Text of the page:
When conservative Arizona Senator Barry M. Goldwater ran for president in 1964, Martin Luther King, Jr., expressed his opposition, explaining: “I feel that the prospect of Senator Goldwater being president of the United States so threatens the health, morality, and survival of our nation that I can not in good conscience fail to take a stand against what he represents” (King, 16 July 1964). Goldwater lost the election to President Lyndon Johnson in a landslide, winning majorities only in his native Arizona and five states of the Deep South.
Born in Phoenix in 1909, when Arizona was still a territory, Goldwater’s family was part of the city’s elite. After completing high school at a military academy in Virginia, he enrolled in the University of Arizona at Tucson in 1928. When his father died the following year, Goldwater dropped out of college to manage his family’s department store. He joined the Air Force during World War II, flying missions from India and China. When he returned to Phoenix after the war, he was elected to the city council.
In 1952, Goldwater was elected to the Senate on a pledge to reduce federal spending and fight communism. Reelected in 1958, Goldwater opposed social welfare programs and continued to criticize the Supreme Court on its school integration stance. He voted against the Civil Rights Act of 1964. King said of Goldwater’s voting record, “While not himself a racist, Mr. Goldwater articulates a philosophy which gives aid and comfort to the racists” (King, 16 July 1964). King feared that Goldwater’s position that “civil rights must be left, by and large to the states” meant “leaving it to the Wallaces and the Barnetts” (King, “The Republican Presidential Nomination”). Electing Goldwater, King said, would plunge the country into a “dark night of social disruption” (King, 21 September 1964).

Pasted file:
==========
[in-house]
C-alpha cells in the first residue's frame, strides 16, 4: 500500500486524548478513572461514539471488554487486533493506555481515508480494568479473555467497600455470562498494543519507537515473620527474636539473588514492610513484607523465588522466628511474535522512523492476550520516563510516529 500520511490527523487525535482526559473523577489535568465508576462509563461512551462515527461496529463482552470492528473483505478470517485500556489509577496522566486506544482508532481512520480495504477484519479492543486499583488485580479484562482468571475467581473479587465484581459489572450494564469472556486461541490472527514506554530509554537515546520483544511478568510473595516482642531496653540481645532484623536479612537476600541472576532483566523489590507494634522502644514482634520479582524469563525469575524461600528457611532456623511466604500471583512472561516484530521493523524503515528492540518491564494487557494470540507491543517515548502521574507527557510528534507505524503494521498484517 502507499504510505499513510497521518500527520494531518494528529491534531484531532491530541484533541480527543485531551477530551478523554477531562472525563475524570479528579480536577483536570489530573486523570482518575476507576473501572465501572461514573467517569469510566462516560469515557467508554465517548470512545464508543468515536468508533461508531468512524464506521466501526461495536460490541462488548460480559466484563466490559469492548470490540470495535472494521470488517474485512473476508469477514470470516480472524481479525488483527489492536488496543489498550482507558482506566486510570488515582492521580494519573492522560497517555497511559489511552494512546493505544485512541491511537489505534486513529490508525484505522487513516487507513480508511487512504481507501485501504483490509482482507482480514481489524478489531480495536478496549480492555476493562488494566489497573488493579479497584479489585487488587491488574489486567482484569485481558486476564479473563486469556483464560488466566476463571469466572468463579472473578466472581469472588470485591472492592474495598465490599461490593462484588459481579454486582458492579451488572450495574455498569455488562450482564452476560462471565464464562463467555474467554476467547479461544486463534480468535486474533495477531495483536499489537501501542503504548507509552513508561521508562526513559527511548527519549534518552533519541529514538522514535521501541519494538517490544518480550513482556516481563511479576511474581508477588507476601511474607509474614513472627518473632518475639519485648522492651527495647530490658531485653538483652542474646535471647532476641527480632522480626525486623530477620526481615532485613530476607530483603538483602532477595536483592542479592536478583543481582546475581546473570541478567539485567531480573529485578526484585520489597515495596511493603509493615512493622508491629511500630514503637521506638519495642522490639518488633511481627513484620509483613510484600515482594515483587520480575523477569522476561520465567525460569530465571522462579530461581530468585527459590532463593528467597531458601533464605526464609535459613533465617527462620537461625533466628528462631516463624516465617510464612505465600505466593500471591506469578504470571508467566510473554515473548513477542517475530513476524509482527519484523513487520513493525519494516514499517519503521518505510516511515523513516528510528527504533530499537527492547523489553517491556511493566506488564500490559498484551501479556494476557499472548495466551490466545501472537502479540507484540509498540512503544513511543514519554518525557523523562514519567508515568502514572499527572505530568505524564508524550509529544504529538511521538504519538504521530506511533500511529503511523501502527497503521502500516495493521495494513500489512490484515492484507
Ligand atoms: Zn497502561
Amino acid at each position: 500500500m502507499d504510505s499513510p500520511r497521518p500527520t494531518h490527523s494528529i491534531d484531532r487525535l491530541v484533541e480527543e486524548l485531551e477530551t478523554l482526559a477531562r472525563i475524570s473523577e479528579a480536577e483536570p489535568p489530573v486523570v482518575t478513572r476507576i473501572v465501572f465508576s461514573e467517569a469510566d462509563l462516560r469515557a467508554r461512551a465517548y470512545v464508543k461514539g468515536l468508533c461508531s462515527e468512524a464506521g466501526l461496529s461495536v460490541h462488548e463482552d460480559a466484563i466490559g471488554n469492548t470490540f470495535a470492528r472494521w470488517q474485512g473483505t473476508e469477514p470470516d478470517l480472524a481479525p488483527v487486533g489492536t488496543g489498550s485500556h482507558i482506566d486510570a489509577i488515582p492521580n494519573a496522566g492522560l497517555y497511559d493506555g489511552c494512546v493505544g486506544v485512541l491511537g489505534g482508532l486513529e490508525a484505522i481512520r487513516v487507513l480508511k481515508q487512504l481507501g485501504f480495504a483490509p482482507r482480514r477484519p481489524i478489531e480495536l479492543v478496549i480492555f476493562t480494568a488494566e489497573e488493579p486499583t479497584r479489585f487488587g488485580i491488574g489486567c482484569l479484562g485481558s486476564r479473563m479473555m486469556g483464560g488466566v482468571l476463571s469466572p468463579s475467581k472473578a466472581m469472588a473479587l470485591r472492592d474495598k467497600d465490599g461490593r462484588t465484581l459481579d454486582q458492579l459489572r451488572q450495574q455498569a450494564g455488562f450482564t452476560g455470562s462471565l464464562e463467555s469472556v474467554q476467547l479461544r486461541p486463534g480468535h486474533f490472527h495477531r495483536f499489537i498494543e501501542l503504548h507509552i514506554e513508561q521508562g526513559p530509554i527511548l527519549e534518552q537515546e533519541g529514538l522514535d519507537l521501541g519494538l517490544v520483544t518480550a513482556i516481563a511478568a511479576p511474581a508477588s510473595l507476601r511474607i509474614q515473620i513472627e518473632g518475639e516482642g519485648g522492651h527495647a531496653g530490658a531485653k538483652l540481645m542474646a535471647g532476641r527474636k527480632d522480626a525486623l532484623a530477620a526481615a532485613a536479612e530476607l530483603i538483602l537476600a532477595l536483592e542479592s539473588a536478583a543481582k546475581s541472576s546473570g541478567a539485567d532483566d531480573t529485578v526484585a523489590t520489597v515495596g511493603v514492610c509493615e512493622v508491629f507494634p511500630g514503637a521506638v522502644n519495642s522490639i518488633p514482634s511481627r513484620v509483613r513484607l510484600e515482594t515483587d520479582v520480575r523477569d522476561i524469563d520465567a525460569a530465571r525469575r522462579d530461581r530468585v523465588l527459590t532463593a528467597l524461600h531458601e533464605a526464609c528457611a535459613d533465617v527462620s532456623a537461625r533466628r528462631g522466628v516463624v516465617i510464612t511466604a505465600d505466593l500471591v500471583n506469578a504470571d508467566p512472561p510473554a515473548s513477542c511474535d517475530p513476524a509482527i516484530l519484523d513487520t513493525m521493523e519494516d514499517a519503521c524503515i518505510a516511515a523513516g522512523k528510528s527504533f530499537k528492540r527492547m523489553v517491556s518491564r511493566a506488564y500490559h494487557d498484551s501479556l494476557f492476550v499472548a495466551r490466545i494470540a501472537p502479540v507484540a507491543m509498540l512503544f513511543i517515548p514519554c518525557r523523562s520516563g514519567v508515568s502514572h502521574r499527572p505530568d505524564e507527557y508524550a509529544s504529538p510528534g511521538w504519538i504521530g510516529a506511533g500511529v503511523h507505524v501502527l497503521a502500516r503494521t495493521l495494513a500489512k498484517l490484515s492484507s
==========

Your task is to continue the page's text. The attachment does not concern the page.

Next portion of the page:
In the month before the election, King’s Southern Christian Leadership Conference launched a nationwide “get out the vote” drive. Although King called the campaign “bipartisan,” he wrote: “The principles of states’ rights advocated by Mr. Goldwater diminish us and would deny to Negro and white alike, many of the privileges and opportunities of living in American society” (King, 9 October 1964). When Johnson defeated Goldwater, King declared, “The American people made a choice … to build a great society, rather than to wallow in the past” (King, “A Choice and a Promise”).
Despite his defeat in the presidential election, Arizona reelected Goldwater to the Senate in 1968, 1974, and 1980. He supported the Vietnam War and stood by President Richard Nixon during the Watergate controversy until tapes irrefutably demonstrated Nixon’s involvement. Despite his conservatism, Goldwater was critical of the religious right, supported gay rights, and defended abortion. After retirement in 1987, he continued to speak publicly on social issues until his death in 1998.
Goldwater with Casserly, Goldwater, 1988.
King, “A Choice and a Promise,” New York Amsterdam News, 5 December 1964.
King, Interview by Ronald Allison, 21 September 1964, MLKJP-GAMK.
King, “The Presidential Nomination,” New York Amsterdam News, 25 April 1964.
King, Form letter to Friend, 9 October 1964, CRC-NN-Sc.
King, “The Republican Presidential Nomination,” 1 April 1964, MLKJP-GAMK.
King, Statement on Republican nomination of Senator Barry Goldwater, 16 July 1964, MLKJP-GAMK.